Organizing Notes

Bruce Gagnon is coordinator of the Global Network Against Weapons & Nuclear Power in Space. He offers his own reflections on organizing and the state of America's declining empire....

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Location: Bath, Maine, United States

I grew up in a military family and joined the Air Force in 1971 during the Vietnam War. It was there that I became a peace activist.

Wednesday, September 12, 2018

"That's how MLK was killed".....



Dr. William F. Pepper, who became James Earl Ray’s attorney after meeting with him in prison in the late 1970s and later went on to represent the King family in a civil suit and write the definitive book on the case, The Plot to Kill King.  He is featured in this video.

WILLIAM PEPPER: Well, I was a journalist in Vietnam, and I did an article for Ramparts magazine—which was a progressive magazine at the time—and Martin King was a subscriber to the magazine. And when I came back from Vietnam, I did an article called “The Children of Vietnam,” which described the war crimes that America was committing in that country and the horrific loss of life, and particularly the effect on the children.

So Martin was on his way to the Caribbean on a holiday, and he was stopped at the Atlanta Airport from where he was flying. And he started going through his mail and there was Ramparts from January of ’67. And he didn’t read the article, but he opened it. He opened it, and he started to look at the photographs which I had taken. I kept all the photographs to myself when I was in the country and I also did not do anything with the recordings I made. So he looked at the photographs of the wounded and maimed and dead civilians, particularly children. And Bernard Lee, his bodyguard, had gone up to get something to eat and came back with some food, and he put it on the table and Martin just pushed it away and said, “I don’t think I’m ever going to enjoy a meal again until we end this wretched war.” And that was his introduction to my work.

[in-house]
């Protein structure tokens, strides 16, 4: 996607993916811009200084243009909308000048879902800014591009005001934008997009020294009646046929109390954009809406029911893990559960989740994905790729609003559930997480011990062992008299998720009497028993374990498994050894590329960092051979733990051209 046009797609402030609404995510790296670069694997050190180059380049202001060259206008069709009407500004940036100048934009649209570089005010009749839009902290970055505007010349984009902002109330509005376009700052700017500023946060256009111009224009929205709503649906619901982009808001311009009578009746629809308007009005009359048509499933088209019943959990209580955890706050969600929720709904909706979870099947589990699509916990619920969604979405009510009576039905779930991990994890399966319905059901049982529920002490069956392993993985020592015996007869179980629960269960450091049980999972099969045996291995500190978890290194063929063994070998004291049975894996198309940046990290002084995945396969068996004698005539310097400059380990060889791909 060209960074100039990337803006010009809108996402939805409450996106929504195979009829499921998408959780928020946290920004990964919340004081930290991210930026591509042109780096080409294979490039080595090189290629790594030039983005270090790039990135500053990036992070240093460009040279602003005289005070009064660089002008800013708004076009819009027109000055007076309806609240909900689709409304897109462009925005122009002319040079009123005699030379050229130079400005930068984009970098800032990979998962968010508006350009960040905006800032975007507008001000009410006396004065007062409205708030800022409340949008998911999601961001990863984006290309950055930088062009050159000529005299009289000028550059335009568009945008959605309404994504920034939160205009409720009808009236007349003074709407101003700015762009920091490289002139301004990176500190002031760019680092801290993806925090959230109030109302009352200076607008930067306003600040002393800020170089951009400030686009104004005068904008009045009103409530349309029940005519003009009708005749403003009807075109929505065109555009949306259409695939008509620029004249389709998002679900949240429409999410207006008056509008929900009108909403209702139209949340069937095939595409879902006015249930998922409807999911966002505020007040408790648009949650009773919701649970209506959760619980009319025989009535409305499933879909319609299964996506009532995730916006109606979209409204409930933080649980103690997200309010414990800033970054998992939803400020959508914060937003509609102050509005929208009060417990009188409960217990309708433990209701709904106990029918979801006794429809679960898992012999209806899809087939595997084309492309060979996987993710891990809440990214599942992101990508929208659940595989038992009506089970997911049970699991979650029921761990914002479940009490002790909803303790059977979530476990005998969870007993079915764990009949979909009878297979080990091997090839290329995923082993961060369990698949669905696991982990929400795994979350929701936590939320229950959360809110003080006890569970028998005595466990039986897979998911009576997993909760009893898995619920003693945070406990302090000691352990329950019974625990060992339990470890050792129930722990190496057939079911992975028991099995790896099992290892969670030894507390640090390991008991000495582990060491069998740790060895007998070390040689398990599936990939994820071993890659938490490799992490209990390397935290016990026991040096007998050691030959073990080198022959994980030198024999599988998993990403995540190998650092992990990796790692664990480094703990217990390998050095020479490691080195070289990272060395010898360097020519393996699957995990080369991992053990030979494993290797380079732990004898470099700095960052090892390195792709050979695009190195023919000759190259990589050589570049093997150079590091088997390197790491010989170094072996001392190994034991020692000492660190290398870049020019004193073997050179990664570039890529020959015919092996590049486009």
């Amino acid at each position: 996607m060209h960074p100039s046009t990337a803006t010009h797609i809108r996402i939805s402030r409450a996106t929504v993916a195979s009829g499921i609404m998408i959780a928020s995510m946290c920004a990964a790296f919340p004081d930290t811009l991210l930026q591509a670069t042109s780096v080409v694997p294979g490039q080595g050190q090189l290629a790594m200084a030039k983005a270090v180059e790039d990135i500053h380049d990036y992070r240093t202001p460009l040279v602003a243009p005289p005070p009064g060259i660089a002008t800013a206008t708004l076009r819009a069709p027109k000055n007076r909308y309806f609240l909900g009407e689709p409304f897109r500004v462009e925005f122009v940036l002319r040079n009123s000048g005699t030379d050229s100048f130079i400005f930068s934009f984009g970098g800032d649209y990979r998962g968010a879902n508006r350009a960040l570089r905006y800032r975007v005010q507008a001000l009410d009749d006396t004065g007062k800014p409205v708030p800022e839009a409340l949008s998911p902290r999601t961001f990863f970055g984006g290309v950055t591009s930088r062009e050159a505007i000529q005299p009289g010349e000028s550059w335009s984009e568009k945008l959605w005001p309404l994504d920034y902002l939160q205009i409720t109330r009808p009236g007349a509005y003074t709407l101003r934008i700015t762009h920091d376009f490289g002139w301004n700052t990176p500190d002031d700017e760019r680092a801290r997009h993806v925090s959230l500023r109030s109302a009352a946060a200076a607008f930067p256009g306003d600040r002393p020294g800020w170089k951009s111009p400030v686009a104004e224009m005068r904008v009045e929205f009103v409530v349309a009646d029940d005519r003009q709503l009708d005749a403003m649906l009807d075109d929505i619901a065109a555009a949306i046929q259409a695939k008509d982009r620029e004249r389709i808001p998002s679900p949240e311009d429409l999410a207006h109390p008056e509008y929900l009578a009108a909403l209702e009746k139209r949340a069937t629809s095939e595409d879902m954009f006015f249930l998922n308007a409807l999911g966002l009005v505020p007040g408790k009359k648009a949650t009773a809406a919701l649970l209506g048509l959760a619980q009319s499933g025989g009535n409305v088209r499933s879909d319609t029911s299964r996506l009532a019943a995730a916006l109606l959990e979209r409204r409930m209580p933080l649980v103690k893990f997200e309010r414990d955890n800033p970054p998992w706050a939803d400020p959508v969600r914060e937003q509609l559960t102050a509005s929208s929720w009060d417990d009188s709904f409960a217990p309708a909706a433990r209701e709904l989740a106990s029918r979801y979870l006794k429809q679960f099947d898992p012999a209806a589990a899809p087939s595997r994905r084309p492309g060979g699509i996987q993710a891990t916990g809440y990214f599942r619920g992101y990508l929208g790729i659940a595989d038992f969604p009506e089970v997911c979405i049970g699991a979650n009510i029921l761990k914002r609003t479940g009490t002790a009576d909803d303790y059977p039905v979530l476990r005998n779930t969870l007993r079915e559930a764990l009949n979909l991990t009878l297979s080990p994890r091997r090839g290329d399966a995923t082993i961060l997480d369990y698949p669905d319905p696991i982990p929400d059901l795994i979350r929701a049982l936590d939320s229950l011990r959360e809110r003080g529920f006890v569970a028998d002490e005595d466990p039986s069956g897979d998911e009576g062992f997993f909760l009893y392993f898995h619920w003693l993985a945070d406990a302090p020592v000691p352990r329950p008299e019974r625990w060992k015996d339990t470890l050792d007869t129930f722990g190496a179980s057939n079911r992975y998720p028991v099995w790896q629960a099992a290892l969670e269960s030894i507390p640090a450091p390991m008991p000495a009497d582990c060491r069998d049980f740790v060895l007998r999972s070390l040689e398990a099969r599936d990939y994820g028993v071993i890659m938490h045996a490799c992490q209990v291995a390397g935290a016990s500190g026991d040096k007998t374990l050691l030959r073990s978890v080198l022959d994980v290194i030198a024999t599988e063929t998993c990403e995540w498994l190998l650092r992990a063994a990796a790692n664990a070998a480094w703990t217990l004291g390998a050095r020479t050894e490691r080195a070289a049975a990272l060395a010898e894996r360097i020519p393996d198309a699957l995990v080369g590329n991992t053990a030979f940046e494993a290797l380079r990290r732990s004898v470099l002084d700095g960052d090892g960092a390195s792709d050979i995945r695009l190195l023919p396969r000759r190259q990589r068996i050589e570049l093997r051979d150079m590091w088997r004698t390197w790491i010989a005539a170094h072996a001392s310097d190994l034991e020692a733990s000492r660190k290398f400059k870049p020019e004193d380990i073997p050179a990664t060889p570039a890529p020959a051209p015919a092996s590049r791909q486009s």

Anyway, then when he came back from his trip in the Caribbean he asked to meet with me, and we met. And during the last year of his life we were quite close and we strategized a lot about how to change things in America. And that was the birth of the idea that he had had about a poor people’s march in Washington. So I came close to him during that last year.

I spoke on April 15th [1967] to a large rally in front of the UN and suggested to that crowd that there be a third party led by Martin Luther King and Benjamin Spock, and the crowd obviously rose in acceptance. And when Martin came up to speak he indicated that if he did such a thing it would really only be for the purpose of highlighting the horror of the war and ending it. And he delivered a speech at the Riverside Church on April 4, 1967, a year to the day before he was assassinated. And there was a powerful anti-war speech that he delivered. So he was very much in the fold then.

And I met him for the first time in—I guess it was late January or February when we met at Brown University where he delivered a speech, and I was to meet him there. And we were to go together to Harvard where we opened [the volunteer project] “Vietnam Summer.” And I showed him in that trip all of the files that I had readily available and he wept. He openly wept. He was a man of great compassion and feeling, and he knew that he had to do something about this war.

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